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Duer, William (18 March 1743–07 May 1799), businessman and politician, was born in Devonshire, England, the son of John Duer, a wealthy squire, and Frances Frye. After graduating from Eton, Duer joined the British army and traveled to India, where he later served as secretary to Lord Clive, governor-general of the East India Company. Duer soon fell ill, however, and returned to England. His father’s subsequent death left him in possession of a large inheritance, which included an estate in the West Indies. By 1768 Duer was actively managing his estate and trading with prominent businessmen in New York, including ...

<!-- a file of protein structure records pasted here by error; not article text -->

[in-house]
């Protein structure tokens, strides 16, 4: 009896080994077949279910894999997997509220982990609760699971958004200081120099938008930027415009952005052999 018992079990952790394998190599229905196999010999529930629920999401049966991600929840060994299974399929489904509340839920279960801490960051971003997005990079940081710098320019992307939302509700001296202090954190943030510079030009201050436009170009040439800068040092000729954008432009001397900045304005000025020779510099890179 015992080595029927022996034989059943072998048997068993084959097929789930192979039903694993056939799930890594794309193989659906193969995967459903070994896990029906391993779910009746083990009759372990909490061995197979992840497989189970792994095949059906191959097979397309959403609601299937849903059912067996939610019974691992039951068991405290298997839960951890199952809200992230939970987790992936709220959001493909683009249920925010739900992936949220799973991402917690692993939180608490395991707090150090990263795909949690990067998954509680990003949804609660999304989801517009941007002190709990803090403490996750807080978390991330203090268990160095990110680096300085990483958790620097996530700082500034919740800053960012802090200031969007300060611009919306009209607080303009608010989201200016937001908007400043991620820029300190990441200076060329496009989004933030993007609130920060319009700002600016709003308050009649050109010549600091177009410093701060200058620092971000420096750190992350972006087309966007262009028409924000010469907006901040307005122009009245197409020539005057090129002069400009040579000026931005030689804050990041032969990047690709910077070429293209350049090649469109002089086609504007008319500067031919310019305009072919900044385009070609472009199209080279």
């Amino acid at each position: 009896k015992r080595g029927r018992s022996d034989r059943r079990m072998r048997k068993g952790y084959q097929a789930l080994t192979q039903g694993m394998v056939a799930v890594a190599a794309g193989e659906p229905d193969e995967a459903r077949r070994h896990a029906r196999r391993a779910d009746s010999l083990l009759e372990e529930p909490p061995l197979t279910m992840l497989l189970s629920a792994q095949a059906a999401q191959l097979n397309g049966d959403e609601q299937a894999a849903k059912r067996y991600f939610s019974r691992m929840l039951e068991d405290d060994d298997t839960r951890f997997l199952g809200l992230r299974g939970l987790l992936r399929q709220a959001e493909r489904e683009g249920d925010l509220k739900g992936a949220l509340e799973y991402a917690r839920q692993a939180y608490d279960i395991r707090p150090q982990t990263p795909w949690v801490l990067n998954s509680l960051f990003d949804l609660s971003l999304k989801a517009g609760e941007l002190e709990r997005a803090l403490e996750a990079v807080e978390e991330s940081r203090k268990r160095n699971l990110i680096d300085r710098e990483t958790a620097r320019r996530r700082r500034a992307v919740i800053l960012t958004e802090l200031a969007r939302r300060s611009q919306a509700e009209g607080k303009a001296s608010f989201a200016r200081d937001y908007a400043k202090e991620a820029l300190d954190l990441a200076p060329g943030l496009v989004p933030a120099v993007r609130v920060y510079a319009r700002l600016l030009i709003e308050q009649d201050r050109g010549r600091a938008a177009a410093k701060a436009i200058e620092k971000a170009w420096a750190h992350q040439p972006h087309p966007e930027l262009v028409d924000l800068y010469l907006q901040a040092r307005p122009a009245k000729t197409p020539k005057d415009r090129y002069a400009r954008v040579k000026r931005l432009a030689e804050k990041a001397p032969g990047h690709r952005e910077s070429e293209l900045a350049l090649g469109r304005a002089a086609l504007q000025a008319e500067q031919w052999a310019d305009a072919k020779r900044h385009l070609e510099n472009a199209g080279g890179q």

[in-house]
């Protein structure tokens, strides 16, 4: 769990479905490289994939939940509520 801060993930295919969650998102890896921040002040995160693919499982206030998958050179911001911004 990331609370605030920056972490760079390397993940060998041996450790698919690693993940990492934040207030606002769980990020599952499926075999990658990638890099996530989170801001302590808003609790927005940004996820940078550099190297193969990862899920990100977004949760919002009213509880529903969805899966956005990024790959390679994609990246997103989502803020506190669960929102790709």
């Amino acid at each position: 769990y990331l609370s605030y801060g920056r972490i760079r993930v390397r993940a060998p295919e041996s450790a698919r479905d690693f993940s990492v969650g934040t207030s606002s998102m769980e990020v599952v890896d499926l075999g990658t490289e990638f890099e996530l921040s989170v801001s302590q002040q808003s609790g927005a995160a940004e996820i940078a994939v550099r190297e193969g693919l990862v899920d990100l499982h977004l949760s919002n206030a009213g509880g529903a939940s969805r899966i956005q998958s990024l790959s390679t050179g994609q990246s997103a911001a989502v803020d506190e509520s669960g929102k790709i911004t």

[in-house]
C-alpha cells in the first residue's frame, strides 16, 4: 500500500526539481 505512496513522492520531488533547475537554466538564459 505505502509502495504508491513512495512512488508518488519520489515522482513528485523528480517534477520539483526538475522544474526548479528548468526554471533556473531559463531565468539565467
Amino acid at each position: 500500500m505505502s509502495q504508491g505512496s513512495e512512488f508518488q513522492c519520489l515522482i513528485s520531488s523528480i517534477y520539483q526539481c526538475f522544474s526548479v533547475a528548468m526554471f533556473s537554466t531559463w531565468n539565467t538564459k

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Flint, Charles Ranlett (24 January 1850–12 February 1934), merchant and company promoter, was born in Thomaston, Maine, the son of Benjamin Flint and Sarah Tobey, merchants. His mother died three years later and his father remarried in 1856. Charles attended schools in Maine and Brooklyn, graduating from the Polytechnic Institute in Brooklyn in 1868. His father and uncle operated a shipping business from 1837, which Flint eventually joined in 1885. In 1883 he married Emma Kate Simmons. He retained the occupational title of merchant throughout his life and his career reflected the expansion and changing character of the New York trading community during the late nineteenth century. In 1871 he and George W. Gilchrist, a shipbuilder and neighbor in Thomaston, established a ship chandlery firm. A year later Flint acquired a 25 percent stake in W. R. Grace & Co., a New York trading company with interests in Peru; George W. Gilchrist was the father-in-law of ...